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Media Temple Customers Attacked Despite Thorough Cleansing

Softpedia in its news published on August 16, 2010 reports that customers of Media Temple the company which provides software application and web hosting services were recently targeted with bulk injection attacks even though the company put its best efforts towards cleansing and securing its affected websites.

Says Denis Sinegubko, the person who created the website scanner Unmask Parasites that spots malicious code inserted inside web-pages, the latest assault, which resembles an earlier one, relies on adding disguised JavaScript to the prevailing .js files. Softpedia reported this.

Notably, the earlier attack on Media Temple happened during the 2nd week of August 2010. While in that, the rogue code was injected into .php scripts or .html files, in the current one, the code injection is into .js files which prevail on the malicious server from before only.

Moreover, the malware employed in the new assault is obfuscated at two levels with an aim to download a malicious code from bl.pqshow.org, which is an outside sub-domain. Evidently, if no .js files appear in the scenario from a pre-existing situation, the attacker would insert the code into the routine .html files while enfolding it with a pseudo-element, <ads> </ads> possibly for preventing any suspicion over it.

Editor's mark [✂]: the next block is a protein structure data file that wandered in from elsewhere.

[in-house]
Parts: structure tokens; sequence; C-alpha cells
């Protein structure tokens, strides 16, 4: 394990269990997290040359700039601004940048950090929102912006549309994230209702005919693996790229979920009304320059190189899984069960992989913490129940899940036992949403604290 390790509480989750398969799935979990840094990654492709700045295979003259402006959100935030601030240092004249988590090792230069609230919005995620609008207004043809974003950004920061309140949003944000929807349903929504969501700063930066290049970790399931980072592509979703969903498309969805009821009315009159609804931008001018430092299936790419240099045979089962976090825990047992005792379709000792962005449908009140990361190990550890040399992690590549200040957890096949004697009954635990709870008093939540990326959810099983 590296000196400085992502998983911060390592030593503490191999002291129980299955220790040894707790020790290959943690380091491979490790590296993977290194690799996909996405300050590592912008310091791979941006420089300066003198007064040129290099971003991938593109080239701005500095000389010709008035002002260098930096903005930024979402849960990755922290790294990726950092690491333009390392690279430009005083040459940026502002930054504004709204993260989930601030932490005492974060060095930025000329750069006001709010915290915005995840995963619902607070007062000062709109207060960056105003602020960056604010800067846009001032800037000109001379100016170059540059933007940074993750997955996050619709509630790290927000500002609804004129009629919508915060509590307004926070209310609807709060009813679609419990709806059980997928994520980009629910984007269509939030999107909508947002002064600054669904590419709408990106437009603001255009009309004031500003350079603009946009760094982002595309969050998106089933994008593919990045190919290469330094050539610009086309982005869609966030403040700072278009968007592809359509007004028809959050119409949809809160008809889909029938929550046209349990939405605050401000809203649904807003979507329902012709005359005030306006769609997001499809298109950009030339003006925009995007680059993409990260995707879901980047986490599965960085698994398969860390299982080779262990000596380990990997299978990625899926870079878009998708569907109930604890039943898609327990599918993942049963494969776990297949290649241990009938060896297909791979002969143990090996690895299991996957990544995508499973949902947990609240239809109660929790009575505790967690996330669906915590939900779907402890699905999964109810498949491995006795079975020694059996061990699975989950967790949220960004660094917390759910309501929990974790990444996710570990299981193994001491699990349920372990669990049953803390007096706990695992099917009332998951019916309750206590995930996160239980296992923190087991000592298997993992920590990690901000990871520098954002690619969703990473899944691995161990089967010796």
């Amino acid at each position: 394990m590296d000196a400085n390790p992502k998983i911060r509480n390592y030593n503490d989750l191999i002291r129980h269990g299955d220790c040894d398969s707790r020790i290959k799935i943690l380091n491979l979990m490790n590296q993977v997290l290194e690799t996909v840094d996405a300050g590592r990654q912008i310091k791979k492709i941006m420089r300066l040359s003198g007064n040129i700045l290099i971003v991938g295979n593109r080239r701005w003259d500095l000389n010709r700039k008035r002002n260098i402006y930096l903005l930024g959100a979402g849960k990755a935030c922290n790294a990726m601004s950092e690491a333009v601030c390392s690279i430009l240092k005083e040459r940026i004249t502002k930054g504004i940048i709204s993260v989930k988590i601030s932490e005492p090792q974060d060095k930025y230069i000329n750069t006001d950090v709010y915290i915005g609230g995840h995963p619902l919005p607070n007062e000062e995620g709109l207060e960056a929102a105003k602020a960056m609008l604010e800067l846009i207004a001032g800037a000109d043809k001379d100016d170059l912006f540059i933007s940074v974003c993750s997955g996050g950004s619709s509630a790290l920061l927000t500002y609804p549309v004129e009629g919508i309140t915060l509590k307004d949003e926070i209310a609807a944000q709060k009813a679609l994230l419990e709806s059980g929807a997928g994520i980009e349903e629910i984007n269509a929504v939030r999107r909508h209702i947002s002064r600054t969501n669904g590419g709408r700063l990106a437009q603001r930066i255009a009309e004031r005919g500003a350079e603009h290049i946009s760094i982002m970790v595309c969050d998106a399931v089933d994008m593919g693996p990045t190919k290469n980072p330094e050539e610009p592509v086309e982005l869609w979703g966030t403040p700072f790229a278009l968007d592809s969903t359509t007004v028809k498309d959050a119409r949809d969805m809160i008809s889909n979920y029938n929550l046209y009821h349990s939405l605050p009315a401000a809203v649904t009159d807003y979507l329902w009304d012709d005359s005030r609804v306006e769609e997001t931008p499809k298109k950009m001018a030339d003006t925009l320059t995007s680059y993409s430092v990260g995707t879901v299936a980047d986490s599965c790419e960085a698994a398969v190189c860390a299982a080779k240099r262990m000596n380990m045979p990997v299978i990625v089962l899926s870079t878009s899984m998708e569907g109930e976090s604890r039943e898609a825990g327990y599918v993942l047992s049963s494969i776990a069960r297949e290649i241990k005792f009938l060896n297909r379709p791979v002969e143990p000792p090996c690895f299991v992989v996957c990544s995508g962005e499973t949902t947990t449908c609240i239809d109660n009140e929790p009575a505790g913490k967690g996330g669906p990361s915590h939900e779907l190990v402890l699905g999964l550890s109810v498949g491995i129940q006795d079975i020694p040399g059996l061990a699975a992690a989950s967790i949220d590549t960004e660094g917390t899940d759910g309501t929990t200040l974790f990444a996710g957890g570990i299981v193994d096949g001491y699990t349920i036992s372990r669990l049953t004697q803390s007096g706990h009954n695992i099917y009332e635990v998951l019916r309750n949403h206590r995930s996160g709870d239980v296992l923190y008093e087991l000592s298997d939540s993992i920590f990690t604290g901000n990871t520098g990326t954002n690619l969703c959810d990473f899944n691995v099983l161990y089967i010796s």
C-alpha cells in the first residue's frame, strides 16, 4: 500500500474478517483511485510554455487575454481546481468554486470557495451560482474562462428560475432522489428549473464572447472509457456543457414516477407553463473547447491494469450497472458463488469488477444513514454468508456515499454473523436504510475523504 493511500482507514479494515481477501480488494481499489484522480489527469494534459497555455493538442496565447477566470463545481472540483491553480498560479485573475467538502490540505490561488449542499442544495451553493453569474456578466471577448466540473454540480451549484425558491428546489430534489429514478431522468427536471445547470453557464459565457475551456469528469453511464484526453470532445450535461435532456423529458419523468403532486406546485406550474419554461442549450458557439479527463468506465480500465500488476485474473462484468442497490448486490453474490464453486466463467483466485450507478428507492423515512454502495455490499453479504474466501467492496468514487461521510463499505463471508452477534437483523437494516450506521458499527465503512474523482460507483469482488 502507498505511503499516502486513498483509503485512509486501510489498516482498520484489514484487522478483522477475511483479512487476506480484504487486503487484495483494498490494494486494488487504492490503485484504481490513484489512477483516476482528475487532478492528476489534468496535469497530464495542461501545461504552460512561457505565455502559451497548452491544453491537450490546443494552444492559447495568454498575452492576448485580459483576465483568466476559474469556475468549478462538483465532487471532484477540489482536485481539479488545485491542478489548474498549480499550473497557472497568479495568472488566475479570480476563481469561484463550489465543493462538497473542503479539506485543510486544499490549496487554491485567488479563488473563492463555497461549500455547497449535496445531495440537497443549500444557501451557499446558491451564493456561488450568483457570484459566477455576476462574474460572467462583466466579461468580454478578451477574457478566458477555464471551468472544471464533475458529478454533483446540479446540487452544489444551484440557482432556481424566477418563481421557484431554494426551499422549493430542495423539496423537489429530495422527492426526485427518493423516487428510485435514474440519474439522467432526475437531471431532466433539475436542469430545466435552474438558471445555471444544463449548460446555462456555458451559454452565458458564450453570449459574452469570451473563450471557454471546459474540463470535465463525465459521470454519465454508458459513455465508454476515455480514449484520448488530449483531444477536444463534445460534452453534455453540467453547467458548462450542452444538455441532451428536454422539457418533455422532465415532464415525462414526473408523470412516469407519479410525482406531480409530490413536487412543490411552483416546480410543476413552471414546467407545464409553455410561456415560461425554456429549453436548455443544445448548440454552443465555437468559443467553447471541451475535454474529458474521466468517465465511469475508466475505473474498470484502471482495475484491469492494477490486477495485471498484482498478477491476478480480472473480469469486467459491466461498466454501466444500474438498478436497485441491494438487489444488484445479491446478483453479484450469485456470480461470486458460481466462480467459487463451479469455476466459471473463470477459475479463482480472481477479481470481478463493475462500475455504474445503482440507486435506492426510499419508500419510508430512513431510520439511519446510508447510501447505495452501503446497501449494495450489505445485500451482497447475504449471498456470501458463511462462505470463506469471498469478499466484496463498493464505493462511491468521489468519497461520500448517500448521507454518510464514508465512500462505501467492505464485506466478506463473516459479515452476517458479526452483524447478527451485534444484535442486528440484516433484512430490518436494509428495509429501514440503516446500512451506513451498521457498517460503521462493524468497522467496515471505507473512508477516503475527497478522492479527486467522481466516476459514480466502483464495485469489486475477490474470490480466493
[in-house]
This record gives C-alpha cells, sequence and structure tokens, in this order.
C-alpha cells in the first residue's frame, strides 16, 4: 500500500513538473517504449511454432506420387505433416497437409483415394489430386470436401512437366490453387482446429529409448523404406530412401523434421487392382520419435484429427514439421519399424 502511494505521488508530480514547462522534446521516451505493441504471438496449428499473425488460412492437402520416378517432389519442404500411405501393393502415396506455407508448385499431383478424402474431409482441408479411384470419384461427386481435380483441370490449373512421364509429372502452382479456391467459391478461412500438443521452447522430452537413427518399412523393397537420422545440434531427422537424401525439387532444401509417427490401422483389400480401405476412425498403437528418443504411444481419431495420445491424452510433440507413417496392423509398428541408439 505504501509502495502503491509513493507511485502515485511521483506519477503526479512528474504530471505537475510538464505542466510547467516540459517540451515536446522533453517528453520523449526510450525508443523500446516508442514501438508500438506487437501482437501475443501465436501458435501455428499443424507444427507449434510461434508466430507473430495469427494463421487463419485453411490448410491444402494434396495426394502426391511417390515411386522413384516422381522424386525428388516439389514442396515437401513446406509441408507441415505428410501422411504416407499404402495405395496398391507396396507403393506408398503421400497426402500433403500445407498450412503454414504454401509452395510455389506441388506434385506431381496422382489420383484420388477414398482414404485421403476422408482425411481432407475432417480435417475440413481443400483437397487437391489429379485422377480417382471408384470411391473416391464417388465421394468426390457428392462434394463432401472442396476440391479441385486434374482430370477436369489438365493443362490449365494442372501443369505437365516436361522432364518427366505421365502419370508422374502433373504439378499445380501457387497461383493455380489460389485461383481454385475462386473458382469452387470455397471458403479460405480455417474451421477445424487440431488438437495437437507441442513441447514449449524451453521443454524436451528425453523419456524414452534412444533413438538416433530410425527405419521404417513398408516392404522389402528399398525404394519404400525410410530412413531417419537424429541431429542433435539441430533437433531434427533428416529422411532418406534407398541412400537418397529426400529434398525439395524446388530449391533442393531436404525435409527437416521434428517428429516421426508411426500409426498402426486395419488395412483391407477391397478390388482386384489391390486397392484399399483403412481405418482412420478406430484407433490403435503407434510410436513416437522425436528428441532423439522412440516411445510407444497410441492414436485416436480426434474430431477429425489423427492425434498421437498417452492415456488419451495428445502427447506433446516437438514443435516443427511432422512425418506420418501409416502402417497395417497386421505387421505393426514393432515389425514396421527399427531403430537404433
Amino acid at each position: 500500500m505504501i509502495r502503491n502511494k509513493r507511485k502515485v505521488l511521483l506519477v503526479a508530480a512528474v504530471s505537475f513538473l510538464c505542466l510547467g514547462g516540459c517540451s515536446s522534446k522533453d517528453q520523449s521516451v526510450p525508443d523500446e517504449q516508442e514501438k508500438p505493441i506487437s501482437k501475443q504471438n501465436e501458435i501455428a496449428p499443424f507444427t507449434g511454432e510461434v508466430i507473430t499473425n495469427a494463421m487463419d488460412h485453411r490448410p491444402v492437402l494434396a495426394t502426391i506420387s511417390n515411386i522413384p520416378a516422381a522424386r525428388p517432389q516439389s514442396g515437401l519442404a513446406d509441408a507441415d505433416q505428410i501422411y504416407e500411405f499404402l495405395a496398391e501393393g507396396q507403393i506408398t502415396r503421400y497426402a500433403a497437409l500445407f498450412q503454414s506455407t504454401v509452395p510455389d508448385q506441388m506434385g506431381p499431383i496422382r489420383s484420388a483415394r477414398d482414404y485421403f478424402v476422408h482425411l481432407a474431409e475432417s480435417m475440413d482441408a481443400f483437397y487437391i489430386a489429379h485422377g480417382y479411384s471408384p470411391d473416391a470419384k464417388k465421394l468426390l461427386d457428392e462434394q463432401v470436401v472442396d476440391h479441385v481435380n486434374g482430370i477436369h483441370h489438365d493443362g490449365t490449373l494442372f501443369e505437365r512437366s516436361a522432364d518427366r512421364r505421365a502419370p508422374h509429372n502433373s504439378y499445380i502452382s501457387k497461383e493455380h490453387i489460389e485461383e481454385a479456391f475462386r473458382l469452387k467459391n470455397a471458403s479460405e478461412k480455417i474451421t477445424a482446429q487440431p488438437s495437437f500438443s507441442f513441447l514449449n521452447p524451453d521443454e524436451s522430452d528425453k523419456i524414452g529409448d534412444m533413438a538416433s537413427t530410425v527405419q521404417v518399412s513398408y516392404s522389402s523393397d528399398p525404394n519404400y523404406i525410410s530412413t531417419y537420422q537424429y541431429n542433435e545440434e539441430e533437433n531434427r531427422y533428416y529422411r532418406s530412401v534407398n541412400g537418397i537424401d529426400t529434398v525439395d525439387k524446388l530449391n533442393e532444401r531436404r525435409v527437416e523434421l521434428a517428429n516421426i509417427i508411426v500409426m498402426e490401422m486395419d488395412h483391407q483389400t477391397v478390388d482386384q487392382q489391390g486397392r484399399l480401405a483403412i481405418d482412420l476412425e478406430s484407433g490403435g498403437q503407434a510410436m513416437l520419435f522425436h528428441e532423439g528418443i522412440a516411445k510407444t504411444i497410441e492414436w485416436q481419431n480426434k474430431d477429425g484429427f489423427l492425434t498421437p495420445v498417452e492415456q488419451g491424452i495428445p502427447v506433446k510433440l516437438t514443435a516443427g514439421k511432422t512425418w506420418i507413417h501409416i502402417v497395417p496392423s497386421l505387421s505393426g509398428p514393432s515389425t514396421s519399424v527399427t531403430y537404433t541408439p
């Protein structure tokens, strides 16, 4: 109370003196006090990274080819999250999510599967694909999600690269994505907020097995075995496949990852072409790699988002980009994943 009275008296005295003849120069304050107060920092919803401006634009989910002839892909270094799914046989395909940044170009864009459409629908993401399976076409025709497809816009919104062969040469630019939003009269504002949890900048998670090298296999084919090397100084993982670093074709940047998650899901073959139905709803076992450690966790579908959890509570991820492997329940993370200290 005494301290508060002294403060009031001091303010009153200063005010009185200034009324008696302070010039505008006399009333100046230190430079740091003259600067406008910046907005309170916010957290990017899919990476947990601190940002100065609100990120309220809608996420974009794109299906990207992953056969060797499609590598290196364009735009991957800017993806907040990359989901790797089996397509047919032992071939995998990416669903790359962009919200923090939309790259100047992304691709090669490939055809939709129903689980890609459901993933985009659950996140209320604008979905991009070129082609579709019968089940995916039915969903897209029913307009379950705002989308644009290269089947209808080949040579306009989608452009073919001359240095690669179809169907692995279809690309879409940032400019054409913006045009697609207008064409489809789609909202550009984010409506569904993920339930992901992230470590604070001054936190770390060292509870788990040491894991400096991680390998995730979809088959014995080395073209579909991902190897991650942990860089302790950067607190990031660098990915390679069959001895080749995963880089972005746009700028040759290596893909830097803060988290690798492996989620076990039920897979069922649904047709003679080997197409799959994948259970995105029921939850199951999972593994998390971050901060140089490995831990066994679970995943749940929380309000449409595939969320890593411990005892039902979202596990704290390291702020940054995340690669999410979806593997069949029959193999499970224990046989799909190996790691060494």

Meanwhile, similar to all the earlier assaults on Media Temple, the latest one also has the server using the host, C I Host (Florida, Tampa).

Furthermore, the current attackers conceal the infection via maintaining the infected files' 'modification date' same throughout. Reveals a post on the Unmask Parasite blog, the infected files' modification dates remain unaltered. In all probability, attackers, with a PHP script insert malware and subsequently retain the first alteration date. They may further alter directory and file permissions, the post explains.

Significantly, in a query related to Media Temple's frequent assertion that it has secure infrastructure which's not to be associated with the attacks Sinegubko asks, if the problem is a fault in an intermediary application then whatever exactly is the fault? And if the problem is due to file permissions that aren't adequately strict, then what all have been regarded as secure permissions?

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